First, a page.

World War I was a bloody and violent conflict that began in Eastern Europe and shortly expanded to involve much of Eastern and Western Europe, Great Britain, Japan and the United States. Though it started out as a small conflict involving Serbia and Austria-Hungary, it soon became one of the most tragic and destructive wars in world history.

Why Did the First World War Start?

As with most global conflicts involving several countries, World War I didn't begin for any one reason or purpose. There was unrest in the Austro-Hungarian region because the nation had seized sovereignty of the countries of Bosnia and Herzegovina. The people of the area instead wanted to belong to Serbia. The unrest came to a head in 1914 when a young Serbian nationalist assassinated Archduke Franz Ferdinand and his wife.

World War I Facts

  • While Austria-Hungary knew it had to retaliate for such a heinous crime, they also knew that Serbia and Russia had a mutual defense alliance, meaning that Russia would take up against any attackers should Serbia find itself under fire. Not wishing to risk their nation against the Russian army without proper military support, Austria-Hungary waited to attack until they had the certainty of the support of Germany with whom they had a mutual defense alliance of their own. When Serbia was attacked and Russia retaliated, Austria-Hungary had the full support of the German army behind them. 
  • World War I saw the introduction of trench warfare. Newer military technology coupled with older, more traditional battle tactics made for a horrifically bloody war of attrition and accounted for a tremendous loss of life. 
  • While there were certainly tensions in the Balkan region, World War I broke out at a time of relative peace and prosperity in Europe, and it has been suggested that world leaders were bored and used the war as an excuse to drum up national sentiments and galvanize the economy.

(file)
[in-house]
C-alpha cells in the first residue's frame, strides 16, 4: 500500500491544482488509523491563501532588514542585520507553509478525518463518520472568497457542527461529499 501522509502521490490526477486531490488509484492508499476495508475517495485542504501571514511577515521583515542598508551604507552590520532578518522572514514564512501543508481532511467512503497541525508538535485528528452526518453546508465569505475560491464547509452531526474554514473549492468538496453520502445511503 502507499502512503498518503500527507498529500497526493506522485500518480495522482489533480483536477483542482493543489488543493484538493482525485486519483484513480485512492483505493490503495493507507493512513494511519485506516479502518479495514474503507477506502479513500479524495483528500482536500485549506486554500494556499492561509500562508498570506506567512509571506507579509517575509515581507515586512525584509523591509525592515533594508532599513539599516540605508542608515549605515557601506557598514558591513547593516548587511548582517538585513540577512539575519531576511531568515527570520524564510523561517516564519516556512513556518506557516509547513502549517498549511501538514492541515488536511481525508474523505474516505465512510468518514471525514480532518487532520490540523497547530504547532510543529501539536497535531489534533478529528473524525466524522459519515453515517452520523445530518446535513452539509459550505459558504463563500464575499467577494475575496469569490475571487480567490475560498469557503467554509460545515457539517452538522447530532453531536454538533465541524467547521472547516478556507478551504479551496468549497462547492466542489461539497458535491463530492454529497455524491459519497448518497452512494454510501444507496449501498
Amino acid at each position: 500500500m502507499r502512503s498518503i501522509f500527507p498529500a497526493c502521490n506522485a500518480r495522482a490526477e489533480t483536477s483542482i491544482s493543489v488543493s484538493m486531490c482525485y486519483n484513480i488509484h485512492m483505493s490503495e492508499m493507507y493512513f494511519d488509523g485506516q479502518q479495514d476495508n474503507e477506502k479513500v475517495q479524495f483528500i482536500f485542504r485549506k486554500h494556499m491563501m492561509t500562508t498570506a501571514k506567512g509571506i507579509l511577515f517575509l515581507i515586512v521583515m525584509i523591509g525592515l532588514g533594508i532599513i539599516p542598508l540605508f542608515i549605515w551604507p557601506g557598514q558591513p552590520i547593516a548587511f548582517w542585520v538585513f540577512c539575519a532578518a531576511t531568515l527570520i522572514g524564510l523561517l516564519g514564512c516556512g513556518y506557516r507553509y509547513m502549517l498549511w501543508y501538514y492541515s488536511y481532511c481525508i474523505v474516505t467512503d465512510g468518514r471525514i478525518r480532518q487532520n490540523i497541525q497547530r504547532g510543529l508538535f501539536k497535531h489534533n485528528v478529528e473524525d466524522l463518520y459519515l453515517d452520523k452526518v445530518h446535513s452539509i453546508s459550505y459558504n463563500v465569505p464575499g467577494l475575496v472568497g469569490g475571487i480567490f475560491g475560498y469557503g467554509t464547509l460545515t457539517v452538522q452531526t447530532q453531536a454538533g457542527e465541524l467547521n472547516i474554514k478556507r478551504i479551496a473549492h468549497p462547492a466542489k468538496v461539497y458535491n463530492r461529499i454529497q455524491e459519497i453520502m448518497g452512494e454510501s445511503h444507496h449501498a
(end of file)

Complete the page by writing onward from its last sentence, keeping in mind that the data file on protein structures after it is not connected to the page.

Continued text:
• During World War I, the defeat of the Russian army against the German troops, in addition to economic instability and conditions of poverty in the country, led to hostile feelings towards Czar Nicholas II and culminated in the Russian Revolution of 1917. 

Why Did the United States Enter the War?

At the outset of World War I, the United States maintained a position of neutrality, which was popular in the United States despite the nation's allyship with Britain, who was suffering mightily in the war. However, once Germany began to quarantine the British Isles and target nonmilitary ships, the United States warned them that further aggression wouldn't be tolerated. Despite the transgressions against civilians, the idea of U.S. participation in the war was still tremendously unpopular. Unfortunately for Wilson's Administration, the German army sank a British ocean liner in 1915 killing hundreds of U.S. passengers, and later sank four more U.S. merchant ships, forcing the United States to enter the war.

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Ashley Friedman is a freelance writer with experience writing about education for a variety of organizations and educational institutions as well as online media sites.